Ethel Carnie Holdsworth (1886 – 1962), grew up in East Lancashire. She is now best known as a working-class writer, feminist, and socialist activist, but she was first noticed as a poet, journalist and children’s writer. She is believed to be the first working-class woman in Britain to publish a novel and went on to publish ten novels during her lifetime.

Ethel Carnie was born into a weaving family in OswaldtwistleLancashire. She started working part-time work in the mill at age eleven and was in full-time employment from thirteen. In her later articles for the Woman Worker, she described her experience as “slavery”:

‘Factory life has crushed the childhood, youth, maturity of millions of men and women. It has ruined the health of those who would have been comparatively strong but for the unremitted toil and the evil atmosphere’

Ethel Carnie attended Great Harwood British School from 1892 until 1899 where she showed promise in composition and often had her essays read aloud to the rest of the class. She was a passionate reader and read widely at the Great Harwood Industrial and Co-operative Provision Society Reading Room. Even as a child, Ethel Carnie started composing poetry. In one of her very few pieces of autobiographical writing, she says that she expressed her thoughts in ‘rhymic forms’. She goes on to liken her writing to ‘a tune that one has once heard and liked [that] seems to haunt the mind and will not be dismissed until entirely mastered’. Her first book of poems, Rhymes from the Factory, was published in 1907, when Ethel was just 21 years old. When this was republished in 1908 she achieved national recognition. On the back of this success, Robert Blatchford, proprietor of The Clarion newspaper, offered Ethel Carnie a job writing articles and poems for The Woman Worker, in London, which she also edited between July and December 1909. Carnie was dismissed after six months however for reasons which remain obscure. It is possible that her increasingly political and feminist editorials may have caused Blatchford to reassess her input.

A second book of poems, Songs of a Factory Girl, was published in 1911, and her third and final collection of poems, Voices of Womanhood, followed three years later. Her themes relate to the things she had seen in life ‘the slavery of the factory system and of domestic service, women’ exhausted by work as well as family and domestic responsibilities, the unfairness experienced by sweated labourers and the harm this does to their souls as well as their bodies. Despite dealing with the some of the harshest concerns of everyday life, there are moments of light, as, she believed, it is this that we have to strive for if we are ever to conquer the dark. But what speaks most strongly is Carnie’s faith in human goodness and a determination to declare this on behalf of her class – to show that the fight was a just one. Spoken as they are in a collective voice, with honesty and integrity her poems are unique and startling.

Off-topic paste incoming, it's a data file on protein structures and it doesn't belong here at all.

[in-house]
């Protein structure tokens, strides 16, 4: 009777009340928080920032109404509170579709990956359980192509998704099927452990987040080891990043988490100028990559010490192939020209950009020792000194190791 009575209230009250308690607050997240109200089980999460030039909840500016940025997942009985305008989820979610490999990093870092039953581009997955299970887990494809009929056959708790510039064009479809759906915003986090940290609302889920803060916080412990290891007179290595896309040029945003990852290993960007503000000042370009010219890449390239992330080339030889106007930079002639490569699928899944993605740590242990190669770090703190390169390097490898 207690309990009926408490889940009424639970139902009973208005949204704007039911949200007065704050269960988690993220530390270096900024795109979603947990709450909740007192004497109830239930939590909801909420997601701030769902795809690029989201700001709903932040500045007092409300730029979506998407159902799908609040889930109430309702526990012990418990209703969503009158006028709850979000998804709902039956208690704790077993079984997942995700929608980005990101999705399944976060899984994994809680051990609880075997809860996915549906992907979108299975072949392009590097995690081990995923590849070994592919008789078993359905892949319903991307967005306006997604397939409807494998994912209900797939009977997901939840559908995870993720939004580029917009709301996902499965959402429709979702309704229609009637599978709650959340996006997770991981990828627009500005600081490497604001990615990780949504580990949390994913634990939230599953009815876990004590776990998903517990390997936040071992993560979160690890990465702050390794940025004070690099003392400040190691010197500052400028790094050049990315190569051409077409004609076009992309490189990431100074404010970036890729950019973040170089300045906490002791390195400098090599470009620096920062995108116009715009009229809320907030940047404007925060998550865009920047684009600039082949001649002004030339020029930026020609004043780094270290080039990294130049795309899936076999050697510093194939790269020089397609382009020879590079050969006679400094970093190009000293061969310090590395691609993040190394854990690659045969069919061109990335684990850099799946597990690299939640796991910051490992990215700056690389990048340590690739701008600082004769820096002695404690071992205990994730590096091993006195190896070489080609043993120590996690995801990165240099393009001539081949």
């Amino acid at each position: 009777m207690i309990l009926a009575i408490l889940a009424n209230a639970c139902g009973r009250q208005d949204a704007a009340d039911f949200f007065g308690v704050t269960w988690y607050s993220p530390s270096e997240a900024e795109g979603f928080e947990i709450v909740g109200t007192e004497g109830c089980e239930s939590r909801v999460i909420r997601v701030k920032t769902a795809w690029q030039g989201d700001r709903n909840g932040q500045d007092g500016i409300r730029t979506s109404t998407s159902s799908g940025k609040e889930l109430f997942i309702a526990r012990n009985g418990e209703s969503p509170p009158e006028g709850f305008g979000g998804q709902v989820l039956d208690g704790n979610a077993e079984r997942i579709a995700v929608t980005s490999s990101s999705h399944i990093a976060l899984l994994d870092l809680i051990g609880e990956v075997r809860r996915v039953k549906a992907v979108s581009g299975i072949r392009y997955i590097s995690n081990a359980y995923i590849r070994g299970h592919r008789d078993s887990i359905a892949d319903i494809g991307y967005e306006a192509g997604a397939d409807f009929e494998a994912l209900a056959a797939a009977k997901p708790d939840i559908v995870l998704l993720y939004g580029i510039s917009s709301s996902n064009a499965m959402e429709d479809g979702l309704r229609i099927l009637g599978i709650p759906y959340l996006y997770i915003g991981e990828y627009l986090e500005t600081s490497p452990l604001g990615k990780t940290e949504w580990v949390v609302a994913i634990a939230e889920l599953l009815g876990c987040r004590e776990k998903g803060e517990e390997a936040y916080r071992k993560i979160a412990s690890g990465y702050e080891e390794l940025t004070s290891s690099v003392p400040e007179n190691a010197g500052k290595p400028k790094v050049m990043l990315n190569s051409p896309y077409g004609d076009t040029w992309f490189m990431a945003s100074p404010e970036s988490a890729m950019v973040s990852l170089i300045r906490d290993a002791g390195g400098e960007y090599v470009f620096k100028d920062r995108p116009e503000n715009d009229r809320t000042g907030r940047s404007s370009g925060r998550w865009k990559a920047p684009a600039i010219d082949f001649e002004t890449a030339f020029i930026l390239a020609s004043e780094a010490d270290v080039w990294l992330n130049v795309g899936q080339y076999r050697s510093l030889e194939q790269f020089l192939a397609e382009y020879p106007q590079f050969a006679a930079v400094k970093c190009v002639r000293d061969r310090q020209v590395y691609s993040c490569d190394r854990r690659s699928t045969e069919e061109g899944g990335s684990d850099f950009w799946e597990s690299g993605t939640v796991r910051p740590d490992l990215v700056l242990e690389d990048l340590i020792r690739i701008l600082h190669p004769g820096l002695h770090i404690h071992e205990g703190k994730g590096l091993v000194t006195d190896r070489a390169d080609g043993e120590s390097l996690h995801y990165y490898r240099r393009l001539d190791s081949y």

Ethel Carnie was writing during a time of labour unrest and women’s suffrage agitation. As a member of the Co-operative Society, and the Independent Labour Party Ethel Carnie was strongly anti- capitalist. She protested against the introduction of conscription in WWI, addressed 20,000 women during the Women’s Peace Crusade and chaired local meetings of the British Citizen Party. During the 1920s she edited and produced The Clear Light, an anti-fascist journal, with her husband Alfred Holdsworth who she had married in 1915. Even in the early 1920’s she recognised the threat of Mussolini.

Dr Kathleen Bell is one of the leading figures in the campaign to introduce the work of the long-forgotten writer to a new generation. She writes that:

“at its best, Holdsworth’s poetry illuminates the gap between working-class people’s desire for liberty, often evident in their imaginative capacity, and the constraints and suffering of their lives”.

The novel This Slavery (first published in 1925 and now Ethel Carnie Holdsworth’s best known work) was republished by Trent Editions in November 2011, with a critical introduction by Dr Nicola Wilson. Since 2013, independent publisher Kennedy & Boyd have been bringing Ethel Carnie Holdsworth’s writing back into the public domain, with republications of Miss Nobody (1913; 2013), Helen of Four Gates (1917; 2016) and General Belinda (1924; 2019).

These new recordings have been commissioned by Pendle Radicals, in partnership with the Finding Ethel project, and made possible by the National Lottery Heritage Fund.  Pendle Radicals is a part of the Pendle Hill Landscape Partnership.

Ethel Carnie Holdsworth’s reading was recorded in Lancashire on 20 February 2019 with Jules Gibb and Elizabeth Robertson giving Ethel voice.

Poems by Ethel Carnie Holdsworth

Faith - Ethel Carnie Holdsworth
Meadow Clock - Ethel Carnie Holdsworth
Power - Ethel Carnie Holdsworth
The Universal Life - Ethel Carnie Holdsworth
Why - Ethel Carnie Holdsworth

Books by Ethel Carnie Holdsworth